M: I know what you mean. How is it investable, when there is no cap on the supply. And it’s true. But art has been like that in the real world. You can invest in pieces, that are hand-painted or you can also buy prints. Artist do a set over 1.000 prints, which they just print and sign, and that also becomes a collectable. At the end of the day, it’s up to the artist. You as the collector and the artist are now team members. You are team members. Other collectors from the artist, you are all a team now, and you want to help promote the artist. You want to get the artist in your network, you want to help them get a deal with like some gallery or something like that. And that artist knows, some good artists and I remember, when Beeple did his first sale, of a 100 NFTs. It was crazy, right. So when Beeple in December last year, he did his drop and it sold 3.5 million dollars worth, within a 24 hours period. And it blew the record out of the water. I think before that, the max that was ever sold was 200.000 dollars, and that’s where all this attention came from. I remember him, after that sale, his next tweet was, that he treats his collectors like investors. That’s the relationship, he feels. He has to bring value to what we have bought. So when those artist are of that mentality, you know that they understand supply and demand. They know not do overly dilute. And the support from the collectors, they have to continue to bringing value to us, so Beeple goes on and does big things and we get rewarded and he gets rewarded. And that’s kind of the way it works.
JH: Would you say that he is the number one NFT artist right now?
M: He wasn’t the earliest, but because of his impact in taking it mainstream, I think his art is probably the most expensive and biggest. But you know Beeple has 13 years of doing art ever day. So Beeple has done 3D art every single day on his instagram for 13 years. Straight. Every day. And people have followed that and he is the one who set the trend of the everyday-movement and a lot of artist look up to him. So he didn’t come from nowhere, he came from doing all of this. And everyone knowing who he was. And the drop being successful because of that.
JH: Who made that Donald Trump art? Is that from him as well?
M: Yeah, so that one was really cool. Because that NFT, before the election, was actually Joe Biden and Donald Trump fighting each other. And so the NFT was going to change to either Donald Trump stumping through fire or Donald Trump getting beaten up. If he won or if he lost. So because he lost … .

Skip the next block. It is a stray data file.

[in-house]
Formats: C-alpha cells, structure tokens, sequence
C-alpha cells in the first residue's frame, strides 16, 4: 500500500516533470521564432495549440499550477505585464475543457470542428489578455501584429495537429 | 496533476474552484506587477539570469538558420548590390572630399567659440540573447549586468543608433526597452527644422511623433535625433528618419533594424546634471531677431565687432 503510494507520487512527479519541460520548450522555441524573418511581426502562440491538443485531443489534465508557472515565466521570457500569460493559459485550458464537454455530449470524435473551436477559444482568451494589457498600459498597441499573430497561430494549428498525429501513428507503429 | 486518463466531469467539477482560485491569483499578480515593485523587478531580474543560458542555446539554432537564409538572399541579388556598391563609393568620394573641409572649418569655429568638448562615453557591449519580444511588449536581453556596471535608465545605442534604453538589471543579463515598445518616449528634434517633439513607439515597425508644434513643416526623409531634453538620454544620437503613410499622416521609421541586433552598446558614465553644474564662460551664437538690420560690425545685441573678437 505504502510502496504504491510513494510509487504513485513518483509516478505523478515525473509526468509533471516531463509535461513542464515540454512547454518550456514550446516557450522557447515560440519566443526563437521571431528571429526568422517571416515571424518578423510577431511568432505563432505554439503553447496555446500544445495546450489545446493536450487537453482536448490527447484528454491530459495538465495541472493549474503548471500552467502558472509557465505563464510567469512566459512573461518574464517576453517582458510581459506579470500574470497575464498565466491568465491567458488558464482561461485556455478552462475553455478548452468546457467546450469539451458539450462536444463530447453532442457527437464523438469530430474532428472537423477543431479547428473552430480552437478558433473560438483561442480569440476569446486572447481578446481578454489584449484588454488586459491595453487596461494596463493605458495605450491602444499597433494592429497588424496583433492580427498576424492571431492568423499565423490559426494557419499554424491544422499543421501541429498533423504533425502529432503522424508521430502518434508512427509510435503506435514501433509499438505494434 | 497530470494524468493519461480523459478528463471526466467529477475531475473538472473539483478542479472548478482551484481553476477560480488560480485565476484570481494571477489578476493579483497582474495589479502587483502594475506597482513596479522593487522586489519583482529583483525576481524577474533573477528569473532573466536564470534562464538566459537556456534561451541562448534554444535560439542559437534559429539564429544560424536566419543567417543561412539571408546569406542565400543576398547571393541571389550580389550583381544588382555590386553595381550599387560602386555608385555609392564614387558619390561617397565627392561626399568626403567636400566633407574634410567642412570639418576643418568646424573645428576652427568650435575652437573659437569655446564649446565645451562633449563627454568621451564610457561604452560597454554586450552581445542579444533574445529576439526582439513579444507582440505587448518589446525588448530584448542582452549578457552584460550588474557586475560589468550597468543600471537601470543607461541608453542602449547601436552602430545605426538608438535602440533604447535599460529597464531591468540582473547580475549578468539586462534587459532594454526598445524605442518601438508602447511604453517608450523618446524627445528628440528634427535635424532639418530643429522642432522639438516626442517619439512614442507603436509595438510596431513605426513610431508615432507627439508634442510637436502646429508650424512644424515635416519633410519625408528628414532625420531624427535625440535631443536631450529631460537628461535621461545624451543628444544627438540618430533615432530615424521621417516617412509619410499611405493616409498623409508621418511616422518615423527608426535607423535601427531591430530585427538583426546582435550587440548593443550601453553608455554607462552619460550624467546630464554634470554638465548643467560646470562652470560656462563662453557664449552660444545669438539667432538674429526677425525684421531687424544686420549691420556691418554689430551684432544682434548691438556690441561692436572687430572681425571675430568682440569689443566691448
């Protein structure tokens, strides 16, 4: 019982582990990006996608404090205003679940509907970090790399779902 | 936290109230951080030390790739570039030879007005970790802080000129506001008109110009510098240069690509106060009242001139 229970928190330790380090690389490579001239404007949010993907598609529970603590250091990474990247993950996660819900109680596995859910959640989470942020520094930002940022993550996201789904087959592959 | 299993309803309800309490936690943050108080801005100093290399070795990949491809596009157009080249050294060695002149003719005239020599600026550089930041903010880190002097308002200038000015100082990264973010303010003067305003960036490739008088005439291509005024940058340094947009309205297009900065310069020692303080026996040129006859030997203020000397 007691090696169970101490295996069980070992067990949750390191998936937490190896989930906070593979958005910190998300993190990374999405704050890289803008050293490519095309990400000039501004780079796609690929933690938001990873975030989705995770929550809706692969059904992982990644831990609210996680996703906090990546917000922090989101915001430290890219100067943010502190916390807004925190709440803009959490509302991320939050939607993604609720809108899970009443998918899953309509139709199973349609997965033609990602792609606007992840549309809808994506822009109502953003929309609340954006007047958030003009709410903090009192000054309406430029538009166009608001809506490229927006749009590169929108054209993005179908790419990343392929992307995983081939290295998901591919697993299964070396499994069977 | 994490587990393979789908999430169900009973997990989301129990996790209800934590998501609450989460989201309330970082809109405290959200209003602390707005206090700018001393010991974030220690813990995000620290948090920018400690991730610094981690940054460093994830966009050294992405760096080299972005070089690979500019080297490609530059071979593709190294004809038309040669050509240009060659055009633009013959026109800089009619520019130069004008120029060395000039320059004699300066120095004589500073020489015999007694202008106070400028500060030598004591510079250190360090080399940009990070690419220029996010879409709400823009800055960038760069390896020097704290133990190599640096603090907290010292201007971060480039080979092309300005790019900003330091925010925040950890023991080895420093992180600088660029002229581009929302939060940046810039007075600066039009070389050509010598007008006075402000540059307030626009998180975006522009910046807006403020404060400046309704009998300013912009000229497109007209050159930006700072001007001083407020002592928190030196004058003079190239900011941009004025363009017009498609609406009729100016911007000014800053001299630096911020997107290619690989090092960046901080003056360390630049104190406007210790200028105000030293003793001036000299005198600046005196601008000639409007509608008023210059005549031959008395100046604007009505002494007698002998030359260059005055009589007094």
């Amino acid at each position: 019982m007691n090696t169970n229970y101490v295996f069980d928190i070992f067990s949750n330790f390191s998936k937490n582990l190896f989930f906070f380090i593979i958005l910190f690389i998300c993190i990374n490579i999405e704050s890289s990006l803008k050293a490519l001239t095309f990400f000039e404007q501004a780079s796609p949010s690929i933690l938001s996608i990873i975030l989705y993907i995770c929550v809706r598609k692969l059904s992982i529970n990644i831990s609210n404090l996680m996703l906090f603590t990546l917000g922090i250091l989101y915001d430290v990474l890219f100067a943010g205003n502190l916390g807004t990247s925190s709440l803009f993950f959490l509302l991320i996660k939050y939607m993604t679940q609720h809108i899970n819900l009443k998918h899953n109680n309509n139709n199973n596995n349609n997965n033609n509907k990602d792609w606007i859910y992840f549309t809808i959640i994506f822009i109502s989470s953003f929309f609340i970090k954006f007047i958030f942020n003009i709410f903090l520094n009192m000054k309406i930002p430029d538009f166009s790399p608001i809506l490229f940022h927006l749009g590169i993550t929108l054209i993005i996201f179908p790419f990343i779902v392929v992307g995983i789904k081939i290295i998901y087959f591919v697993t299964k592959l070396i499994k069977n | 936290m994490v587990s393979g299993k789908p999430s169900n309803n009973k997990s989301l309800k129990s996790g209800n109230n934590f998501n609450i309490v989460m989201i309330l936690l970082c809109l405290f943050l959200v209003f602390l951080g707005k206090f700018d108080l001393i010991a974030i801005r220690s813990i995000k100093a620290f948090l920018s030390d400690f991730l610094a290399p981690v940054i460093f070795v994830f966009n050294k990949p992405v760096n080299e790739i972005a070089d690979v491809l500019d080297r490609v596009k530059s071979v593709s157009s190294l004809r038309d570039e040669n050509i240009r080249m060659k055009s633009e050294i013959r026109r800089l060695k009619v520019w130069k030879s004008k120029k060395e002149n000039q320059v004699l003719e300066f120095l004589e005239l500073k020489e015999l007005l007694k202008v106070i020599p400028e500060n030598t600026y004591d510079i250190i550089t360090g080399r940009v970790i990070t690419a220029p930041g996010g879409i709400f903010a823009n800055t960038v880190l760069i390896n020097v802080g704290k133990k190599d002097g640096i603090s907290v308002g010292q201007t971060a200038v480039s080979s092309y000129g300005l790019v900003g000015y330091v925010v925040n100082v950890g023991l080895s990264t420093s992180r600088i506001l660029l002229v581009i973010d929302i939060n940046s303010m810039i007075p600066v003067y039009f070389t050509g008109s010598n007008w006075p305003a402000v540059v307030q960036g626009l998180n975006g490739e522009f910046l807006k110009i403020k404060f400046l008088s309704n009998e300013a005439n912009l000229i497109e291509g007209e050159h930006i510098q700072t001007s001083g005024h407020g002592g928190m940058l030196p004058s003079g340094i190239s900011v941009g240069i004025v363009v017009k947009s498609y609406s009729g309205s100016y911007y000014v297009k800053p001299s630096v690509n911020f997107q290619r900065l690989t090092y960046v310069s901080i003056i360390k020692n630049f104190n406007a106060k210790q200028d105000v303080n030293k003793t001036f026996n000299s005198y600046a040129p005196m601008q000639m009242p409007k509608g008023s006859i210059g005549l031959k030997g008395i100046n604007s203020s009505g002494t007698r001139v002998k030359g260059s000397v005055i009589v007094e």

JH: That’s why he is lying there.
M: Yes. So it’s kinda like, there is history and there is a story to these NFTs. And after one or two, three years, as collectors and investors we are predicting that this is the start of a new digital era.
JH: Okay, you are changing my mind here a bit. I was way more sceptical before this call and now you are actually changing my mind a bit. It’s actually really more as an investor, specifically in art NFTs, that you actually really have to see yourself like having this business relationship with the artist. And you need to be able to trust this artist that he or she doesn’t go and suddenly inflate all the paintings.
M: Exactly. And I think good artists, they understand that as well. So they know not to mint, hundreds and dilute their collectors. Why would they do that? There is no benefit for them. And they devalue their art by doing so. They keep value to their art by keeping it scarce and limited. And making sure that demand is there before dropping too much.
JH: So where can I buy peoples art?
M: There are so many platforms. Because it is an NFT technically you can buy it from multiple platforms. Makersplace, niftygateway, there is a lot of really good data, you can go to cryptoartpulse.com, which shows you a feed of every single sale that’s made. From which artist, which collector, how much prize, the profit that was made. It’s a feed, continuously every day you check it and every day, every morning, every one hour, I check it to see which artists are selling, which artists are appreciating in value. And there is a lot of collectability but there is a lot of data, that drives my decisions as well. So it’s not just me saying, that picture looks good.
JH: Who else do you see? So what are the artists that are moving up right now?
M: You got a notepad there?
JH: Yeah. I’ll have someone listening to the video afterwards, making all the notes. That’s why I don’t have to make them.